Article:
- Occupational therapy: This type of therapy focuses on improving the patient’s ability to perform activities of daily living. It may include the use of assistive devices and adaptations to facilitate independence and reduce stress on the cardiovascular system.
- Stretching: Physiotherapists can teach specific stretching exercises that help improve mobility and flexibility, reducing muscle stiffness and improving blood circulation.
- Massage techniques: The physiotherapist can perform different types of massage according to the patient’s needs.
- Electrical stimulation: Different types of electrical currents can be used to achieve various therapeutic effects.
- Hydrotherapy: Hydrotherapy involves exercises in water to improve blood circulation and reduce stress on the joints. Water provides a low-gravity environment that reduces the load on the body.
It is important to remember that each patient is unique and that physiotherapy treatments should be tailored to the individual needs of each person. Therefore, a thorough assessment is necessary before designing a specific treatment plan.
How can we prevent it?
Physiotherapists can help prevent it in their patients by the following measures:
- Promote regular exercise: Exercise can improve blood circulation, which is likely to reduce the risk of developing it. Practitioners can recommend specific, personalised exercises for their patients according to their needs and limitations.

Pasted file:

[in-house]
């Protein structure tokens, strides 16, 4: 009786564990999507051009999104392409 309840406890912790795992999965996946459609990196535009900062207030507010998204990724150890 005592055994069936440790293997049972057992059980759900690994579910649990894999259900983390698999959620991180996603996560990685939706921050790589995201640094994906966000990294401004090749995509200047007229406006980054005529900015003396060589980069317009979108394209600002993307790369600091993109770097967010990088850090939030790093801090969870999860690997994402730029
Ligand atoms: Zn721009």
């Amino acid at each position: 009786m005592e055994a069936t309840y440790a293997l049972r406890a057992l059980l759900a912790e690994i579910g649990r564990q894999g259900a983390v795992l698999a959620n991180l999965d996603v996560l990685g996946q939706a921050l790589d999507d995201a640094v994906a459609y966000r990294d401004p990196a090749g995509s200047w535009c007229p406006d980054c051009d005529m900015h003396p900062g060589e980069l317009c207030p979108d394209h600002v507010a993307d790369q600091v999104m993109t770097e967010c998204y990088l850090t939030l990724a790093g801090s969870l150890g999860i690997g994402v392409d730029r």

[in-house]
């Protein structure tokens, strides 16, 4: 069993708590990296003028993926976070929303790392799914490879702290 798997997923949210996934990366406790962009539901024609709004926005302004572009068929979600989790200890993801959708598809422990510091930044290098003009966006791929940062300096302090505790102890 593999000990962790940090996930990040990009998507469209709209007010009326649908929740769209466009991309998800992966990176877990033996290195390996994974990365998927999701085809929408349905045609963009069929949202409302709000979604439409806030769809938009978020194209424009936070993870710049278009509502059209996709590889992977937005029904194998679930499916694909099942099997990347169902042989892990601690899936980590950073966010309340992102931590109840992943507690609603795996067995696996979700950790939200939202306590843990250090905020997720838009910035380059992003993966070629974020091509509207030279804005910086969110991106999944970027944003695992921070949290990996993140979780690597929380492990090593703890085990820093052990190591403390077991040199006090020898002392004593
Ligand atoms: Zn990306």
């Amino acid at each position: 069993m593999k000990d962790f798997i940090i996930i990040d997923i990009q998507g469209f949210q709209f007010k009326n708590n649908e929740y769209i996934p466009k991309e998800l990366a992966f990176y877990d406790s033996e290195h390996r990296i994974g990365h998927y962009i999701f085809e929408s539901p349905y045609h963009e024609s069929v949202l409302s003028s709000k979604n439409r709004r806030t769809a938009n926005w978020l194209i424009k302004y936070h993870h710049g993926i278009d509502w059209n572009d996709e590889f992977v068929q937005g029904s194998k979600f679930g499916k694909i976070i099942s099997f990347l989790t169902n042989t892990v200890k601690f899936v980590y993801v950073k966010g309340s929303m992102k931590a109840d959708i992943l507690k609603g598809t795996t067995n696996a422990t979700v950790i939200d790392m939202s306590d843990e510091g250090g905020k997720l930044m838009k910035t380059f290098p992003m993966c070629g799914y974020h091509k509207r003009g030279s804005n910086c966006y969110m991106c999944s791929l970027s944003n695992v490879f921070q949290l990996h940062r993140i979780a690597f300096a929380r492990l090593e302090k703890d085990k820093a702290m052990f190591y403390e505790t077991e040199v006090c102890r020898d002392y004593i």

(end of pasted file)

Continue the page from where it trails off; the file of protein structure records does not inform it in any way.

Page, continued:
- Avoid prolonged sitting: Sitting for long periods of time can decrease blood flow in the legs, which increases the risk of developing thrombi and ischaemia. Physiotherapists can advise their patients to get up and walk regularly to improve blood circulation.
- Maintain good posture: Poor posture can compress blood vessels and reduce blood flow. Physiotherapists can teach their patients to maintain proper posture to prevent this.
- Control cholesterol and blood glucose levels: High cholesterol and blood glucose levels can cause damage to the blood vessels, which can lead to CAD. Physiotherapists can work with their patients to establish an appropriate diet and exercise plan to keep these levels under control.
- Use compression and bandaging: Physiotherapists can use compression and bandaging techniques to improve blood flow in people with oedema or chronic venous insufficiency, which can reduce the risk of the condition.
Ischaemia refers to a decrease in blood flow to a specific area of the body, resulting in a decreased supply of oxygen and nutrients to the affected tissues.
This condition can be caused by a variety of factors, including atherosclerosis, thrombosis, embolism, vasospasm, trauma, autoimmune diseases and anaemia.
Symptoms vary depending on the location and severity of the problem. The most common include pain, cramping, weakness, numbness, coldness and pallor in the affected area.
Exercise therapy and relaxation and breathing techniques can be effective in the treatment of ischaemia, but it is important to work together with other healthcare professionals to ensure that our patients receive appropriate treatment.
Finally, physiotherapists can prevent ischaemia by promoting regular exercise, preventing prolonged sitting, maintaining good posture, controlling cholesterol and blood glucose levels, performing massage and joint mobilisation techniques, and using compression and bandaging techniques.